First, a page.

Brooke Strongeagle, 12, started coming last year after hearing so many good things from her older sister, who was attending.

"I think it's very valuable because everyone has their story and so here is like a safe environment and you can share your stories and not have to worry about it, and it's very heartwarming here," she said.

Social worker Helen McPhaden started the Stardale Women's Group in Melfort, Sask., in 1997. She brought the program to Calgary twelve years ago. (Colleen Underwood/CBC)

Gemini said she gets a chance to talk about some of the issues she faces at school.

"People think I'm Native so I'm going to do drugs, like weed and stuff," she said.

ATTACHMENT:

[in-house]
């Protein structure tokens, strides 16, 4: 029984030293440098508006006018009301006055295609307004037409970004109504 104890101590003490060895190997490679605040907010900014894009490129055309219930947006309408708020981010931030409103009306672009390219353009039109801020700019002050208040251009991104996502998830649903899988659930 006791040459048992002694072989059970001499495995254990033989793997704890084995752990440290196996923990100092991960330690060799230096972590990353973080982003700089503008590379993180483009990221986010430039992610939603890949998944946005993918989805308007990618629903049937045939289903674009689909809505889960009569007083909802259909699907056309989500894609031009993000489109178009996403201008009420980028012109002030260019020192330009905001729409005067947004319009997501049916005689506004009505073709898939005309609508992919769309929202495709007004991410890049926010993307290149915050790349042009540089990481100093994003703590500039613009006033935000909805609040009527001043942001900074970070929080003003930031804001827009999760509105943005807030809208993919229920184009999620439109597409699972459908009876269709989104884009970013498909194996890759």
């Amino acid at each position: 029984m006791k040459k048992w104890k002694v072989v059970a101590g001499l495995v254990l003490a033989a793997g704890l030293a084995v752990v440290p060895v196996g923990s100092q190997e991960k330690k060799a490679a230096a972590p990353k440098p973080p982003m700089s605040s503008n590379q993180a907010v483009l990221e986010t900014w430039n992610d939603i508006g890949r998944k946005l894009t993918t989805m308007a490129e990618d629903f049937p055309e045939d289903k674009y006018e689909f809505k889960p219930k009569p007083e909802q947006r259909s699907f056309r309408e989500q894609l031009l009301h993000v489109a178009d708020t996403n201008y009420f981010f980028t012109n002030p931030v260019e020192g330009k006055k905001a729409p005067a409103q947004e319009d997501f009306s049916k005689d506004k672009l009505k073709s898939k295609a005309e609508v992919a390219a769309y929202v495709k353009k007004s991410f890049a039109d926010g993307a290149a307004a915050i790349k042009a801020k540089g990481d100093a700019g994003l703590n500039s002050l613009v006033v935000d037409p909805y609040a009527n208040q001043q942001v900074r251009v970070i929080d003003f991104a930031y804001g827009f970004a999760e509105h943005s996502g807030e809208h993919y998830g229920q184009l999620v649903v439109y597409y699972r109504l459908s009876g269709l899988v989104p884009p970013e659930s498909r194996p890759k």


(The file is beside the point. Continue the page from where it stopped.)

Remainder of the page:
McPhaden said a lot of the girls struggle with anxiety and depression and they end up cutting themselves or attempting suicide. She believes providing a safe and nurturing environment is key.

The group starts off sitting in a circle, meditating on a positive word or behaviour, and sharing their thoughts on the topic of the night.

They then have dinner and spend the rest of the night focused on an activity.

On this particular night, a local artist taught them to make earrings.

"When they do something that's creative and they get a product at the end, they have self-respect, self-esteem, pride in something," said Ken Bourassa, an art educator who has been working with Stardale for the past few years.

"They have done something that looks good and they feel really good about that and we hope that they take that with them."